- Dec 5, 2015
The cheaper modules on which the ICs used are not dictated by the specifications generally use whatever the manufacturer was able to source for the cheapest price at the time.is it indicated in the product code/label?
so if it doesnt work it will usually be unstable as you go up, or chance of frying the memory, but not the memory controller right?
This means that it is not unusual that the ICs vary between the different batches. Some manufacturers have an identifier which specifies the memory IC model on the sticker, however the bulk modules generally don't.
Crucial mainstream models are always using Micron ICs, since Crucial is owned by Micron. There are some high-end Ballistix models which use Samsung ICs, since Micron themselves don't have anything available for high frequencies at competitive timings.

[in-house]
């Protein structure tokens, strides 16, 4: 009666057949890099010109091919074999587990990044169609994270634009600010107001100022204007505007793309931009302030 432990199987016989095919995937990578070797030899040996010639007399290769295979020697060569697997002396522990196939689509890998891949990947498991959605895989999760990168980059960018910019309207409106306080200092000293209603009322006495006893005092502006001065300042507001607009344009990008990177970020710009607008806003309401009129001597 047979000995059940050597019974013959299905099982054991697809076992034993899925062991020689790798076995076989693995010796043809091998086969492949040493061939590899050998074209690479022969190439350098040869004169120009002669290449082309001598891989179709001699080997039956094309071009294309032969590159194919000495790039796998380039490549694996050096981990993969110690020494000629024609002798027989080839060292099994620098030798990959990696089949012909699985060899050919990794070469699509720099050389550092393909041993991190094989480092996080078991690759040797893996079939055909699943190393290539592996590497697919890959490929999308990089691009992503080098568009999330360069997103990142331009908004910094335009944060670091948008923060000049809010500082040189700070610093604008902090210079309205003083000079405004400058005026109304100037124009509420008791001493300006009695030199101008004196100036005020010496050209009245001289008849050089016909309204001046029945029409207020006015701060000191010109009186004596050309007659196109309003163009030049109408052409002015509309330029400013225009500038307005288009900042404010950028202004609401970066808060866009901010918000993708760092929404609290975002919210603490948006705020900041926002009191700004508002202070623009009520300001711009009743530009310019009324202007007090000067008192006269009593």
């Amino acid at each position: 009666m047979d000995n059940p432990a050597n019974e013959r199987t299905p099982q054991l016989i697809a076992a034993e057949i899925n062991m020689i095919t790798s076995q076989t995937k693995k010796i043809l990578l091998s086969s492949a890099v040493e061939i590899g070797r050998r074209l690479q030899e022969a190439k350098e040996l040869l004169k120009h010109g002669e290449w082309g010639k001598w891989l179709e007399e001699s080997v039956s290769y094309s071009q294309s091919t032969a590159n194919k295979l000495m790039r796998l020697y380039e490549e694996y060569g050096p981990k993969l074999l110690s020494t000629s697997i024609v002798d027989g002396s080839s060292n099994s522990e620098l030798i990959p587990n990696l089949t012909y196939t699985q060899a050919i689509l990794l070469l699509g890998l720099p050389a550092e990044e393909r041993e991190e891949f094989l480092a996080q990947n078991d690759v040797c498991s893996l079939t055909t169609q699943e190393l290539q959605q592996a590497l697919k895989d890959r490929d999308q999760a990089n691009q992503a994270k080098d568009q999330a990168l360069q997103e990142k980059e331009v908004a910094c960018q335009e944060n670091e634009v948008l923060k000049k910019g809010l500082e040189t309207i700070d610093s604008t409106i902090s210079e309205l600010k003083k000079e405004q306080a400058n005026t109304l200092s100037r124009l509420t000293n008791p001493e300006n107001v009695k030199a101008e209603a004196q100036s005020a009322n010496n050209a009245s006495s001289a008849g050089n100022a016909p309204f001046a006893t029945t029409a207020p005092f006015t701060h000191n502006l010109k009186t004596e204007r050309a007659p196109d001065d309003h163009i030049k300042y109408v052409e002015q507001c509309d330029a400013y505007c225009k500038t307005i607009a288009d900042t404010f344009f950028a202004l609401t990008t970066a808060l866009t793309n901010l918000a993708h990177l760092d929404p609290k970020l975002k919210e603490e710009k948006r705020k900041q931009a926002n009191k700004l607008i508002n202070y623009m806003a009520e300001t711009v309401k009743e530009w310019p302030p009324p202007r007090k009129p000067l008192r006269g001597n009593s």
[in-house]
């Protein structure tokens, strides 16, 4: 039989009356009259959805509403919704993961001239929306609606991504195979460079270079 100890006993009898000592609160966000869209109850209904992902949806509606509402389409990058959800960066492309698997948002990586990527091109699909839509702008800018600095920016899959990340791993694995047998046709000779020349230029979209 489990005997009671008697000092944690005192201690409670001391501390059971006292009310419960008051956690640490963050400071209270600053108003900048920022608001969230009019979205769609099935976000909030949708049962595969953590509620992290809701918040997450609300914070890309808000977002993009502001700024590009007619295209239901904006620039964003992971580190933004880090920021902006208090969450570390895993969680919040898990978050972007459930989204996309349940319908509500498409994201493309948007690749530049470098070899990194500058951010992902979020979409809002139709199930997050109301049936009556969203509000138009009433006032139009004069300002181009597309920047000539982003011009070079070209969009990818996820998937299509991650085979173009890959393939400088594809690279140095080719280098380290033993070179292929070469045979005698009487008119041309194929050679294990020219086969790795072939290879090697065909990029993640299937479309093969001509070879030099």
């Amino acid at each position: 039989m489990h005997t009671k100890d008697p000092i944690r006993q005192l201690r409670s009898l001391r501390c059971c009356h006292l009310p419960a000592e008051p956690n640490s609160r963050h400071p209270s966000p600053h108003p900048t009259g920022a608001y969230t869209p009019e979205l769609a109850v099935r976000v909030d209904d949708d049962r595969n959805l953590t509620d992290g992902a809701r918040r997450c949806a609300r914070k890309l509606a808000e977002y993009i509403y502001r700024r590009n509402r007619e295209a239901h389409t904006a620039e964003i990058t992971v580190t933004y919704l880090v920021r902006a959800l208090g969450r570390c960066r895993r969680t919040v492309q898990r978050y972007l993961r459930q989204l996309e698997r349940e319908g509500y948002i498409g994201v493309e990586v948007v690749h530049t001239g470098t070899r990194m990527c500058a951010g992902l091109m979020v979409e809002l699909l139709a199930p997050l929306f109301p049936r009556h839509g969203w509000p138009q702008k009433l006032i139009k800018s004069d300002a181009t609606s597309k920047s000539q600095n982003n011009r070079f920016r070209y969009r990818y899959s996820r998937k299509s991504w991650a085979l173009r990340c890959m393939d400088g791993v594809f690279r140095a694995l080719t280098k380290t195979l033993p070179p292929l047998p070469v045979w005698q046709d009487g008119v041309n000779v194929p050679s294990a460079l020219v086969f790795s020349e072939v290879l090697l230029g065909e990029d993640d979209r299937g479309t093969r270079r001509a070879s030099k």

Kingston (ValueRam / HyperX) is generally Micron or Hynix based, only certain high-end HyperX models use Samsung ICs. Corsair meanwhile uses pretty much everything (Hynix, Micron / Spectek, Samsung), unless the ICs are dictated by the specifications.
G.Skill is nearly always either Hynix or Samsung, regardless of the model.
There won't be any physical damage to the hardware from memory overclocking, unless you increase the voltage to insane levels (on DDR4 1.5V or above).